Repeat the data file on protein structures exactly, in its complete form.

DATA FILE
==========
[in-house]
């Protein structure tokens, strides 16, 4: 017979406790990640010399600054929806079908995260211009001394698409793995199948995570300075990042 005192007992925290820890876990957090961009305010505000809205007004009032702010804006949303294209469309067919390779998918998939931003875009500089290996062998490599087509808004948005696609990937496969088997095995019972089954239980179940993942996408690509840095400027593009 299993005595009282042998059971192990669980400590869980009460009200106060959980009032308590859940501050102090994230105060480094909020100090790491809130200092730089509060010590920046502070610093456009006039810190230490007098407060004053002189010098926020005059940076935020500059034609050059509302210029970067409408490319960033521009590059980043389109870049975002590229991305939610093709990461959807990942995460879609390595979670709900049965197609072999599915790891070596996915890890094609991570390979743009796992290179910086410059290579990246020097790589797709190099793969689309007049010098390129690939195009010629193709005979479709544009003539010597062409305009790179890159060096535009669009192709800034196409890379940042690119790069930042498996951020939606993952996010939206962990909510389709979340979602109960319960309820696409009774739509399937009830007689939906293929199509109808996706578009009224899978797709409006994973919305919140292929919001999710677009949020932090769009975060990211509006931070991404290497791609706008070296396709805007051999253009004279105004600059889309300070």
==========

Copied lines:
[in-house]
């Protein structure tokens, strides 16, 4: 017979406790990640010399600054929806079908995260211009001394698409793995199948995570300075990042 005192007992925290820890876990957090961009305010505000809205007004009032702010804006949303294209469309067919390779998918998939931003875009500089290996062998490599087509808004948005696609990937496969088997095995019972089954239980179940993942996408690509840095400027593009 299993005595009282042998059971192990669980400590869980009460009200106060959980009032308590859940501050102090994230105060480094909020100090790491809130200092730089509060010590920046502070610093456009006039810190230490007098407060004053002189010098926020005059940076935020500059034609050059509302210029970067409408490319960033521009590059980043389109870049975002590229991305939610093709990461959807990942995460879609390595979670709900049965197609072999599915790891070596996915890890094609991570390979743009796992290179910086410059290579990246020097790589797709190099793969689309007049010098390129690939195009010629193709005979479709544009003539010597062409305009790179890159060096535009669009192709800034196409890379940042690119790069930042498996951020939606993952996010939206962990909510389709979340979602109960319960309820696409009774739509399937009830007689939906293929199509109808996706578009009224899978797709409006994973919305919140292929919001999710677009949020932090769009975060990211509006931070991404290497791609706008070296396709805007051999253009004279105004600059889309300070």